• develop the necessary knowledge, attitude and competencies to function at all time from an inclusive values base which promotes recovery and recognises and respects diversity
  • demonstrate an understanding and awareness of power issues in professional/patient relationships and to take steps in clinical practice to reduce any potential for negative impact these might have
  • respond respectfully and sensitively to all aspects of diversity, to demonstrate commitment to equal opportunities and encourage people's active participation in every aspect of their care and treatment


An insight into teaching on your course

Study hours

There is one day a week timetabled study supported by an equal amount of self-guided study (a university directed learning day in service) for semester 1. For semester 2 students will alternate each week between timetabled study and university directed learning day in services.

Teaching methods

The course uses different methods of learning, including lectures from LJMU staff, past students and visiting experts as well as seminars, case discussion groups, experiential learning session, reflective practice, formative skills assessment, practice-based learning, guided reading and independent study.

Throughout the programme you will be supported by: the Programme Leader, a Personal Tutor who will monitor your progress, module and route leaders for academic support, a Practice-based Supervisor to facilitate and support learning opportunities in clinical practice and the programme team who will provide administrative guidance.

Applied learning

During your studies, you will be employed in a primary care setting on a full-time basis. In addition, you will be able to implement the skills you have acquired in practice on an ongoing basis.

You will gain a better understanding of the concepts of mental health, mental illness and various diagnostic tools.

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You will learn to help patients manage their emotional distress and disturbance, understanding their perspective and their attitude to treatment.

You will discover the importance of building and maintaining good patient relationships, managing the emotional content of interactions, effectively communicating treatment choices and dealing with needs sensitively. 

You will use standard symptom assessment tools, maintain effective records, recognise typical symptom patterns, identify any risks that patients pose and work with other agencies to get the best possible outcome for your patients.

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How learning is monitored on your programme

To cater for the wide-ranging content of our courses and the varied learning preferences of our students, we offer a range of assessment methods on each programme.

To pass each module you need to demonstrate that you have achieved all of its learning outcomes. Assessment methods include written critical reflection, assignments, exams, clinical simulations, presentations, practice skill assessments and the completion of workplace clinical documentation. To authenticate the full-time placement, you will submit a practice skills assessment document for approval by your Supervisor.

School facilities

What you can expect from your School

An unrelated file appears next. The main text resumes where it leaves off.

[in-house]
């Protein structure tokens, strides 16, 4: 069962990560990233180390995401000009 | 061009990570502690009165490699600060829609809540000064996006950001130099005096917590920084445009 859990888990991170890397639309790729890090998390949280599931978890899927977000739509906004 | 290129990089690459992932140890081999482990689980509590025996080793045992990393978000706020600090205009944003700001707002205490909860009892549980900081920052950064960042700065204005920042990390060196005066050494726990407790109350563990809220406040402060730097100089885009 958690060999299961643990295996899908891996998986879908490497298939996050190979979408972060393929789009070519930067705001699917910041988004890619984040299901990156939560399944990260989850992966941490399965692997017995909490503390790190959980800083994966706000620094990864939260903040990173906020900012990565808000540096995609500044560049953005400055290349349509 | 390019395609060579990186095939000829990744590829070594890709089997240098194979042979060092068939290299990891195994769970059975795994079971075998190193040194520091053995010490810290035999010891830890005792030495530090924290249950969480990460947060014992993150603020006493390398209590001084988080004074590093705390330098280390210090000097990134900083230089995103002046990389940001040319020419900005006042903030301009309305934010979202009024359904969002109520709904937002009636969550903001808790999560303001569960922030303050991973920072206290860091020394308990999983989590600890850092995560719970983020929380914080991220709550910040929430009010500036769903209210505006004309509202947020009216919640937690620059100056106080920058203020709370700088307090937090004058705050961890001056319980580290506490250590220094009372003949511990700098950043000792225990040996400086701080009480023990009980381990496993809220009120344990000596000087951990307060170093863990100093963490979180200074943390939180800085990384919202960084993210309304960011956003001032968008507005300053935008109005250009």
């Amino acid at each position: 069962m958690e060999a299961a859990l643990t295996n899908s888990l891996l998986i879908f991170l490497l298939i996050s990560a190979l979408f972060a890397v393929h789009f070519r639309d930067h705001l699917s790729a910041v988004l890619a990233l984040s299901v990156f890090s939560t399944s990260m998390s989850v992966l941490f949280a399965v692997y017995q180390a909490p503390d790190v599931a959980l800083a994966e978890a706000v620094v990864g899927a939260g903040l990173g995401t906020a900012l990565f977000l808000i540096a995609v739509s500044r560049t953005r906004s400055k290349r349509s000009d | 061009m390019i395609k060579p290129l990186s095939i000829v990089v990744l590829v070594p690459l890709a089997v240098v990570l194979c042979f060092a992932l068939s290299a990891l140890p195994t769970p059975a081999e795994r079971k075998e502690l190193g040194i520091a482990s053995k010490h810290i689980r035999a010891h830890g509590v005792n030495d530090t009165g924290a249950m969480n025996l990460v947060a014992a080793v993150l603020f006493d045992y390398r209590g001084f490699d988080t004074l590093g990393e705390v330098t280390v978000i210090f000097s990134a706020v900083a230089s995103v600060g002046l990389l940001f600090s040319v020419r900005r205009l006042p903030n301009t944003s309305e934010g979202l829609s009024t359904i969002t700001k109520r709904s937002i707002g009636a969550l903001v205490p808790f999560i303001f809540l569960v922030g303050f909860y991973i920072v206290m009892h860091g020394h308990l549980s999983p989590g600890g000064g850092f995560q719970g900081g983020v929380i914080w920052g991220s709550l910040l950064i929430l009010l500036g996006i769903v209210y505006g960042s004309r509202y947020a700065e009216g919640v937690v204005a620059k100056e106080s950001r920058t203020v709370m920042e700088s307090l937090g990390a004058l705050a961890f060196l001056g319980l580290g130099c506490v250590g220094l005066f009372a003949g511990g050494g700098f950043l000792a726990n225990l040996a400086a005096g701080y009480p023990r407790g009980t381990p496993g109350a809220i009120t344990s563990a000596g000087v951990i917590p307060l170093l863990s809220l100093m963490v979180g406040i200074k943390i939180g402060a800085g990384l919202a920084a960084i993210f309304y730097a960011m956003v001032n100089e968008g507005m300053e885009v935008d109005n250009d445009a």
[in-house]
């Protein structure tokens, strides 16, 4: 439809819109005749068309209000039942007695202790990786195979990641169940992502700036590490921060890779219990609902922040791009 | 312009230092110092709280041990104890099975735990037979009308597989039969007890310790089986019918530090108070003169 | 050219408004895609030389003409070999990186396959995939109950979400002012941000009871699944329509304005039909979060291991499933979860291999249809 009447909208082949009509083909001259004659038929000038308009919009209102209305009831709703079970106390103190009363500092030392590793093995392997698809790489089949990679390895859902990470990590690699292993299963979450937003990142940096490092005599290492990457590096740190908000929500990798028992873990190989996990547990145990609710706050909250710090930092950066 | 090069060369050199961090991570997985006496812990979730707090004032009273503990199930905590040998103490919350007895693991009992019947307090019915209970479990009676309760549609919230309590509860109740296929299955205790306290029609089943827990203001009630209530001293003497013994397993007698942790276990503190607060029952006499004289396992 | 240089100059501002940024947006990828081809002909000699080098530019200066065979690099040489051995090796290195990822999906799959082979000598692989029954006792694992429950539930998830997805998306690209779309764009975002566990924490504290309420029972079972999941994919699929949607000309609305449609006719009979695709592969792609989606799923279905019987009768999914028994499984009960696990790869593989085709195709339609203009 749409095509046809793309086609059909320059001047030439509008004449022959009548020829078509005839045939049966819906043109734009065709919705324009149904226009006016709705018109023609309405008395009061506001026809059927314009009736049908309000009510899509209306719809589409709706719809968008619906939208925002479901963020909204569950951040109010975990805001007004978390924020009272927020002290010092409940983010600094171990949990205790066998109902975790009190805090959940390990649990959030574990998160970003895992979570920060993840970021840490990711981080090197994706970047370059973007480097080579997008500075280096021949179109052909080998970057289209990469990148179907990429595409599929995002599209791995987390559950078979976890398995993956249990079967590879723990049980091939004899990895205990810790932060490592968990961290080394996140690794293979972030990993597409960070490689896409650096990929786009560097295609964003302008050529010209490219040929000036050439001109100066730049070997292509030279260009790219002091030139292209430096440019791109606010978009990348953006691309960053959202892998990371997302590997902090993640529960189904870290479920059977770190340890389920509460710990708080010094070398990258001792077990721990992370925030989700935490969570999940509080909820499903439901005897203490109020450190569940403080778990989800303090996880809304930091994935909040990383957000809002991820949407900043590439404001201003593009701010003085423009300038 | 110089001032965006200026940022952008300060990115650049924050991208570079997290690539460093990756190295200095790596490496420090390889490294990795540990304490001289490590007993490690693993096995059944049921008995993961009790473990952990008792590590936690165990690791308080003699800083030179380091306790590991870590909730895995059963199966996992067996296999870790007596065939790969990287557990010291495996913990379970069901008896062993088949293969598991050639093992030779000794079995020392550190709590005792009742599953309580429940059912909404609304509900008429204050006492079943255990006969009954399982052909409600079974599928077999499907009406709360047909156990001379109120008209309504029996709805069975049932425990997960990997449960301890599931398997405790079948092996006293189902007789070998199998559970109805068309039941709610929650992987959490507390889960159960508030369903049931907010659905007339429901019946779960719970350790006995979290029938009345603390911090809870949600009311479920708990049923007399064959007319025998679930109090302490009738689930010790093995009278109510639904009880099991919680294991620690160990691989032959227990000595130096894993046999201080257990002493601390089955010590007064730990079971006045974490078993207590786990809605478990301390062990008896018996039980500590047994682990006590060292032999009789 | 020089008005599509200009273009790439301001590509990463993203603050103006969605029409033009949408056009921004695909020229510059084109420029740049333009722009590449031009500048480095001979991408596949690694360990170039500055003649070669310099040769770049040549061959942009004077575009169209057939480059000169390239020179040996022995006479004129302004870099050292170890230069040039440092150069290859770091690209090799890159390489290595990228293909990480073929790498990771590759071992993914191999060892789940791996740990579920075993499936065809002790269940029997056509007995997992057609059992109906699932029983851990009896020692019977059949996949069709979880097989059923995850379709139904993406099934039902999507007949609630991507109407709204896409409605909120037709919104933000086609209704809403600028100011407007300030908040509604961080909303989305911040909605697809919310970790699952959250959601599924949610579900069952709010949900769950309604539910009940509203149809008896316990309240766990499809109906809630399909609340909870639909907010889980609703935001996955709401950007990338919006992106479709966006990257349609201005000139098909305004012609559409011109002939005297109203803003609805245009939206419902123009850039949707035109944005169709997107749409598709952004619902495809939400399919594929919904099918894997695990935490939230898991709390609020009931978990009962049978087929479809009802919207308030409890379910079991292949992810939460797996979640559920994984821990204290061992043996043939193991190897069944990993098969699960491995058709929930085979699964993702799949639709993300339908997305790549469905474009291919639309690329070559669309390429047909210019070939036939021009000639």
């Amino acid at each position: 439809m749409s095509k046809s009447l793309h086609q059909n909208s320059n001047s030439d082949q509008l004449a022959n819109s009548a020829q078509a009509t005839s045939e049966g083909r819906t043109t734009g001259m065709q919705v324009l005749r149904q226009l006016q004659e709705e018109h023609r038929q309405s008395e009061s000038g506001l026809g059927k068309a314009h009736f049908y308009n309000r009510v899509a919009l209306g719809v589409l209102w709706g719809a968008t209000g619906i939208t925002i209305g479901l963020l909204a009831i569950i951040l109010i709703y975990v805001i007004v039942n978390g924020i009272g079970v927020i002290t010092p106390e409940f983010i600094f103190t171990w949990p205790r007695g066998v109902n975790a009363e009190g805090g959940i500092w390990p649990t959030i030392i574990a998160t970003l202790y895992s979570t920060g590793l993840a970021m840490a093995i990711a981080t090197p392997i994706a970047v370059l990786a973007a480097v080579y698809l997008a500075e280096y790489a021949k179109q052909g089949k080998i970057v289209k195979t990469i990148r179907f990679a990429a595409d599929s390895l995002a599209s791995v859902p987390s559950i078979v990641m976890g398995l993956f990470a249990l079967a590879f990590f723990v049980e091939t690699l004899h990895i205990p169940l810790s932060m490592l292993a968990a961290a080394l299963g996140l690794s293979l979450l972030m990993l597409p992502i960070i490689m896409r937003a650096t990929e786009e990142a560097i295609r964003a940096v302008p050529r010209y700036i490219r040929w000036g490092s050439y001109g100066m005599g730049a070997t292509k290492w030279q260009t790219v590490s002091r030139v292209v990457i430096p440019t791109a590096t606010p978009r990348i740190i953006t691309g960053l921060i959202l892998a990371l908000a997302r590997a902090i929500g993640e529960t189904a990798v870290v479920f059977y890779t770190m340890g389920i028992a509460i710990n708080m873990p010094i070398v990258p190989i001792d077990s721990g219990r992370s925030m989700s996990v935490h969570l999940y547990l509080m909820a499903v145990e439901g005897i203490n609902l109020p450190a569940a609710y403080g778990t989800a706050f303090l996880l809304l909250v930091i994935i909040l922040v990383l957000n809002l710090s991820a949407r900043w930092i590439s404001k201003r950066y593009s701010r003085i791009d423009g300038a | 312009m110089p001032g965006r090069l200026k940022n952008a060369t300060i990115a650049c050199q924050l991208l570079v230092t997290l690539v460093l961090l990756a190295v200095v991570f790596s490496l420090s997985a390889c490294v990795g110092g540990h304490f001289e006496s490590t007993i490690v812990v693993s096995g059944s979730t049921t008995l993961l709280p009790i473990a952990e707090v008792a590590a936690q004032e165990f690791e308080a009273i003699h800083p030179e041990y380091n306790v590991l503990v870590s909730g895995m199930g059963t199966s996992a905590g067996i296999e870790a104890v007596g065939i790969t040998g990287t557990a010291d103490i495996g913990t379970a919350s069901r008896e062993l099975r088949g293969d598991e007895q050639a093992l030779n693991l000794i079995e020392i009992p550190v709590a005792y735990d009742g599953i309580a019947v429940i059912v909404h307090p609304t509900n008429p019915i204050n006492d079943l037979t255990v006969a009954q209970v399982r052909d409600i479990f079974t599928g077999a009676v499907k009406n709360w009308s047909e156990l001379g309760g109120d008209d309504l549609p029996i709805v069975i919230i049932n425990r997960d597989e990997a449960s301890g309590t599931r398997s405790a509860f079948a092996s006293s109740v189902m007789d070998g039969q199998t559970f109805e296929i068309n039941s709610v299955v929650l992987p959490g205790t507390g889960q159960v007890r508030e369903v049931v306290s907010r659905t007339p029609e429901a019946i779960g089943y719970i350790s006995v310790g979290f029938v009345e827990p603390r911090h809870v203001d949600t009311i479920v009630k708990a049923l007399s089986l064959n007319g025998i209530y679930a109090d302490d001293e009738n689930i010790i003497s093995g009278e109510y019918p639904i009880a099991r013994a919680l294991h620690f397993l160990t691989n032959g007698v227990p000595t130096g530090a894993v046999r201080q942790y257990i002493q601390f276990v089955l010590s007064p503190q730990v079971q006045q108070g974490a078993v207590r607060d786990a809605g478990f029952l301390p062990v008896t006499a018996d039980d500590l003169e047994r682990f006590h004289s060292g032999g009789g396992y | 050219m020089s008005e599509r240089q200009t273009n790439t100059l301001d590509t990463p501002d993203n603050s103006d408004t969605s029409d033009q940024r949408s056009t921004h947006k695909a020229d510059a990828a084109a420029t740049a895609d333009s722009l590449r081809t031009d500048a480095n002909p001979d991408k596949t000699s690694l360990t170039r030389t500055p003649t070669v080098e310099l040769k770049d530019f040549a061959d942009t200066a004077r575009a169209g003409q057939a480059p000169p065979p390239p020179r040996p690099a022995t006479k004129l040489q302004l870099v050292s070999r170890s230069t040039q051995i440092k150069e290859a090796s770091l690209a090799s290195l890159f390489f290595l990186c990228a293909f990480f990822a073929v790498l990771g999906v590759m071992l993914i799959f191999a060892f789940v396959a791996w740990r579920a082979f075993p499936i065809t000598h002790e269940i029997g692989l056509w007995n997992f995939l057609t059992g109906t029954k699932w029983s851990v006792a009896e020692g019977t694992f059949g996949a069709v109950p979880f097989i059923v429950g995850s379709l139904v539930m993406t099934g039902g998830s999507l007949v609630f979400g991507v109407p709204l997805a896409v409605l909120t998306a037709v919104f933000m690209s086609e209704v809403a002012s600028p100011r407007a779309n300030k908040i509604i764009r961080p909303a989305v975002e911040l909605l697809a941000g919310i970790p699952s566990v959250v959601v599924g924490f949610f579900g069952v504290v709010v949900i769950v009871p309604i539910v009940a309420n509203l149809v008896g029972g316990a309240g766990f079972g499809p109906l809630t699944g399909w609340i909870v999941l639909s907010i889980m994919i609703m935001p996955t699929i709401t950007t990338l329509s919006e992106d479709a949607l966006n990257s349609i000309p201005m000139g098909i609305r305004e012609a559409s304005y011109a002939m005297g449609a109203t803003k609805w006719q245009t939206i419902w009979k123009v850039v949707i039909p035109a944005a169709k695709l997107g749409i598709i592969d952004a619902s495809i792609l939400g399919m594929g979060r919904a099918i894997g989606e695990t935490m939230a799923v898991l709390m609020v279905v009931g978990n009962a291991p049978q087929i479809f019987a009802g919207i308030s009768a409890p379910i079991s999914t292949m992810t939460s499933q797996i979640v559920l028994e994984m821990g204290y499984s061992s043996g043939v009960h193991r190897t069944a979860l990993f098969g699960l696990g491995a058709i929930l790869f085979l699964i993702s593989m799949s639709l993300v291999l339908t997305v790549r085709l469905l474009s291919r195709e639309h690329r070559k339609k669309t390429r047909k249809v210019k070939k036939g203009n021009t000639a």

Situated in the City Campus, the School of Nursing and Allied Health works with a wide range of health and social care organisations to design, deliver and evaluate a dynamic suite of postgraduate programmes. In addition to specialist facilities, you will find high quality meeting and seminar rooms and lecture theatres, the Avril Robarts Library which is open 24/7 during semesters plus a large café, IT facilities and social spaces.

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Entry requirements

You will need:

  • to be employed as a psychological wellbeing practitioner trainee within a primary care setting


  • an honours degree (minimum 2:2) or equivalent in a health or social care related subject from a recognised institution
  • an approved and relevant postgraduate qualification (minimum Postgraduate Diploma or equivalent - 120 credits at Masters Level)
  • evidence of previous advanced study, research or professional experience, which the University accepts as qualifying the candidate for entry

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Additional information:

  • All students are required to undertake a joint academic and service interview

If you have any specific queries, please contact

Application and selection

Securing your place at LJMU

External applications are made through NHS jobs direct in response to recruitment drives. The selection and recruitment process is jointly undertaken by both the service and LJMU IAPT teaching team.

Please note: the applications deadline for October 2022 entry has now passed.

The University reserves the right to withdraw or make alterations to a course and facilities if necessary; this may be because such changes are deemed to be beneficial to students, are minor in nature and unlikely to impact negatively upon students or become necessary due to circumstances beyond the control of the University. Where this does happen, the University operates a policy of consultation, advice and support to all enrolled students affected by the proposed change to their course or module.

Further information on the terms and conditions of any offer made, our admissions policy and the complaints and appeals process.